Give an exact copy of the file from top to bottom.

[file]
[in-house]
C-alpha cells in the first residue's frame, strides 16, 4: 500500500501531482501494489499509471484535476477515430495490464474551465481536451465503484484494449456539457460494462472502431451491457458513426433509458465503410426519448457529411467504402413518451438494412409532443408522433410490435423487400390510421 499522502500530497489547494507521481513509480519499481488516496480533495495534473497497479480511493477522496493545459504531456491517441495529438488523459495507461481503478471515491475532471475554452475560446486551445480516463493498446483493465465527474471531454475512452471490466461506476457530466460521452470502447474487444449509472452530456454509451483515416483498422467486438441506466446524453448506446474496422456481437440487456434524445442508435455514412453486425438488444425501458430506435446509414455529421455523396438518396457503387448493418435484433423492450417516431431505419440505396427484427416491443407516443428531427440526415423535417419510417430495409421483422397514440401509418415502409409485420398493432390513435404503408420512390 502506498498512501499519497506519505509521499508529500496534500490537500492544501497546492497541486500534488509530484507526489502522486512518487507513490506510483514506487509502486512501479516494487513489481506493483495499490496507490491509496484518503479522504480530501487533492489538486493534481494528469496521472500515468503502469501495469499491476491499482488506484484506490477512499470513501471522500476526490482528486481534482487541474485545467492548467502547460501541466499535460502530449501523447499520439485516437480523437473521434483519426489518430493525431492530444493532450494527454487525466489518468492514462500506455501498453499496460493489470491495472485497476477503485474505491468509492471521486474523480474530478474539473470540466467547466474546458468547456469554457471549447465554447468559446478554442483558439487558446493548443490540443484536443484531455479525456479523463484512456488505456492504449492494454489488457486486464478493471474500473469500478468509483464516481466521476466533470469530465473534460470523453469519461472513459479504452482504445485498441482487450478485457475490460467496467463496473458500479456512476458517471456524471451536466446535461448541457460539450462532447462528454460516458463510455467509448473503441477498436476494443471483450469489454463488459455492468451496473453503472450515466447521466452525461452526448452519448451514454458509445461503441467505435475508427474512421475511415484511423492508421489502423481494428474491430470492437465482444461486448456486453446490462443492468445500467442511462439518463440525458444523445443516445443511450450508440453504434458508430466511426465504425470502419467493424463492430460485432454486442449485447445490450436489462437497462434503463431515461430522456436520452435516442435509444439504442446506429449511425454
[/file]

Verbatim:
[in-house]
C-alpha cells in the first residue's frame, strides 16, 4: 500500500501531482501494489499509471484535476477515430495490464474551465481536451465503484484494449456539457460494462472502431451491457458513426433509458465503410426519448457529411467504402413518451438494412409532443408522433410490435423487400390510421 499522502500530497489547494507521481513509480519499481488516496480533495495534473497497479480511493477522496493545459504531456491517441495529438488523459495507461481503478471515491475532471475554452475560446486551445480516463493498446483493465465527474471531454475512452471490466461506476457530466460521452470502447474487444449509472452530456454509451483515416483498422467486438441506466446524453448506446474496422456481437440487456434524445442508435455514412453486425438488444425501458430506435446509414455529421455523396438518396457503387448493418435484433423492450417516431431505419440505396427484427416491443407516443428531427440526415423535417419510417430495409421483422397514440401509418415502409409485420398493432390513435404503408420512390 502506498498512501499519497506519505509521499508529500496534500490537500492544501497546492497541486500534488509530484507526489502522486512518487507513490506510483514506487509502486512501479516494487513489481506493483495499490496507490491509496484518503479522504480530501487533492489538486493534481494528469496521472500515468503502469501495469499491476491499482488506484484506490477512499470513501471522500476526490482528486481534482487541474485545467492548467502547460501541466499535460502530449501523447499520439485516437480523437473521434483519426489518430493525431492530444493532450494527454487525466489518468492514462500506455501498453499496460493489470491495472485497476477503485474505491468509492471521486474523480474530478474539473470540466467547466474546458468547456469554457471549447465554447468559446478554442483558439487558446493548443490540443484536443484531455479525456479523463484512456488505456492504449492494454489488457486486464478493471474500473469500478468509483464516481466521476466533470469530465473534460470523453469519461472513459479504452482504445485498441482487450478485457475490460467496467463496473458500479456512476458517471456524471451536466446535461448541457460539450462532447462528454460516458463510455467509448473503441477498436476494443471483450469489454463488459455492468451496473453503472450515466447521466452525461452526448452519448451514454458509445461503441467505435475508427474512421475511415484511423492508421489502423481494428474491430470492437465482444461486448456486453446490462443492468445500467442511462439518463440525458444523445443516445443511450450508440453504434458508430466511426465504425470502419467493424463492430460485432454486442449485447445490450436489462437497462434503463431515461430522456436520452435516442435509444439504442446506429449511425454